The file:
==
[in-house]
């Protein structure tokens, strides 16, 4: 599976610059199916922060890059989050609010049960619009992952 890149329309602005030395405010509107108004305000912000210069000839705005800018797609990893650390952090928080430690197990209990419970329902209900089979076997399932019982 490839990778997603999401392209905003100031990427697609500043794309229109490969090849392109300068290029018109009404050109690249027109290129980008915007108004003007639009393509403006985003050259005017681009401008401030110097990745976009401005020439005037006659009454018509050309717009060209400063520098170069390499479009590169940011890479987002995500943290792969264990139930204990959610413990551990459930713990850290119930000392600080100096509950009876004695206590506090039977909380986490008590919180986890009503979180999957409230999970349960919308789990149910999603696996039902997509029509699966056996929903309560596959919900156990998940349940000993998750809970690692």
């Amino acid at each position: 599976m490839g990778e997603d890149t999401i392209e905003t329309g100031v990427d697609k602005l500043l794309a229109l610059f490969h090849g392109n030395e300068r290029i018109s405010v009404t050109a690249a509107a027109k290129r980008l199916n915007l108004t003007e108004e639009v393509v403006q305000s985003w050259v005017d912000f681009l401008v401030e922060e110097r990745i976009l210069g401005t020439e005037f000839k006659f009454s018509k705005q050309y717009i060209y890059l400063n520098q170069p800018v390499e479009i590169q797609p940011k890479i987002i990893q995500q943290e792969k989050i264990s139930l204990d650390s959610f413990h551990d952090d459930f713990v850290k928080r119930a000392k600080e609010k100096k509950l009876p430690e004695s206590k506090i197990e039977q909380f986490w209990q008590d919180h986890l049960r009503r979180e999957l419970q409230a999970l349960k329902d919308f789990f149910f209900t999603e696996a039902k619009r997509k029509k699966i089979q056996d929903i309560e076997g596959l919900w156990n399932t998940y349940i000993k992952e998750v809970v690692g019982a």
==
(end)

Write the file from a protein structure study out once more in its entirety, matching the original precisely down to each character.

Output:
[in-house]
């Protein structure tokens, strides 16, 4: 599976610059199916922060890059989050609010049960619009992952 890149329309602005030395405010509107108004305000912000210069000839705005800018797609990893650390952090928080430690197990209990419970329902209900089979076997399932019982 490839990778997603999401392209905003100031990427697609500043794309229109490969090849392109300068290029018109009404050109690249027109290129980008915007108004003007639009393509403006985003050259005017681009401008401030110097990745976009401005020439005037006659009454018509050309717009060209400063520098170069390499479009590169940011890479987002995500943290792969264990139930204990959610413990551990459930713990850290119930000392600080100096509950009876004695206590506090039977909380986490008590919180986890009503979180999957409230999970349960919308789990149910999603696996039902997509029509699966056996929903309560596959919900156990998940349940000993998750809970690692």
């Amino acid at each position: 599976m490839g990778e997603d890149t999401i392209e905003t329309g100031v990427d697609k602005l500043l794309a229109l610059f490969h090849g392109n030395e300068r290029i018109s405010v009404t050109a690249a509107a027109k290129r980008l199916n915007l108004t003007e108004e639009v393509v403006q305000s985003w050259v005017d912000f681009l401008v401030e922060e110097r990745i976009l210069g401005t020439e005037f000839k006659f009454s018509k705005q050309y717009i060209y890059l400063n520098q170069p800018v390499e479009i590169q797609p940011k890479i987002i990893q995500q943290e792969k989050i264990s139930l204990d650390s959610f413990h551990d952090d459930f713990v850290k928080r119930a000392k600080e609010k100096k509950l009876p430690e004695s206590k506090i197990e039977q909380f986490w209990q008590d919180h986890l049960r009503r979180e999957l419970q409230a999970l349960k329902d919308f789990f149910f209900t999603e696996a039902k619009r997509k029509k699966i089979q056996d929903i309560e076997g596959l919900w156990n399932t998940y349940i000993k992952e998750v809970v690692g019982a």